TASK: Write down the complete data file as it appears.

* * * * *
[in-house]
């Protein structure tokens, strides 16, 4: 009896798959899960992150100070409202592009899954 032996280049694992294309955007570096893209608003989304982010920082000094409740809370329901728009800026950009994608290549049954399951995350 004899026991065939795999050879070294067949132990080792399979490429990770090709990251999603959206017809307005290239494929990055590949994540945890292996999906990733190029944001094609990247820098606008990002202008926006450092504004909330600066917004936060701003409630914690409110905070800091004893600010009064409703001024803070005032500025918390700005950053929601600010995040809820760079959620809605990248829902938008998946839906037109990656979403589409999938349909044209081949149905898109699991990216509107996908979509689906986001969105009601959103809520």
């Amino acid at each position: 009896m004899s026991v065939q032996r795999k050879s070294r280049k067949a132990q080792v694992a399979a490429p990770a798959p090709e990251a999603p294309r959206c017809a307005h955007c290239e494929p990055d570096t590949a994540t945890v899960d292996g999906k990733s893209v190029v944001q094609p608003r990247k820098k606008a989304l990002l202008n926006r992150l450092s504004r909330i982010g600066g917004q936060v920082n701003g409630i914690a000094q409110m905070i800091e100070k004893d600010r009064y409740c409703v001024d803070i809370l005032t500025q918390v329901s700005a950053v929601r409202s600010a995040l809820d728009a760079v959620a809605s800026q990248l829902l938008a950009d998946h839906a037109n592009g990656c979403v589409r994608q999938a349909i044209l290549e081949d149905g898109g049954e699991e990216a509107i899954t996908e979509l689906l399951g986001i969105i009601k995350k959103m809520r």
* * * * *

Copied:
[in-house]
């Protein structure tokens, strides 16, 4: 009896798959899960992150100070409202592009899954 032996280049694992294309955007570096893209608003989304982010920082000094409740809370329901728009800026950009994608290549049954399951995350 004899026991065939795999050879070294067949132990080792399979490429990770090709990251999603959206017809307005290239494929990055590949994540945890292996999906990733190029944001094609990247820098606008990002202008926006450092504004909330600066917004936060701003409630914690409110905070800091004893600010009064409703001024803070005032500025918390700005950053929601600010995040809820760079959620809605990248829902938008998946839906037109990656979403589409999938349909044209081949149905898109699991990216509107996908979509689906986001969105009601959103809520």
């Amino acid at each position: 009896m004899s026991v065939q032996r795999k050879s070294r280049k067949a132990q080792v694992a399979a490429p990770a798959p090709e990251a999603p294309r959206c017809a307005h955007c290239e494929p990055d570096t590949a994540t945890v899960d292996g999906k990733s893209v190029v944001q094609p608003r990247k820098k606008a989304l990002l202008n926006r992150l450092s504004r909330i982010g600066g917004q936060v920082n701003g409630i914690a000094q409110m905070i800091e100070k004893d600010r009064y409740c409703v001024d803070i809370l005032t500025q918390v329901s700005a950053v929601r409202s600010a995040l809820d728009a760079v959620a809605s800026q990248l829902l938008a950009d998946h839906a037109n592009g990656c979403v589409r994608q999938a349909i044209l290549e081949d149905g898109g049954e699991e990216a509107i899954t996908e979509l689906l399951g986001i969105i009601k995350k959103m809520r």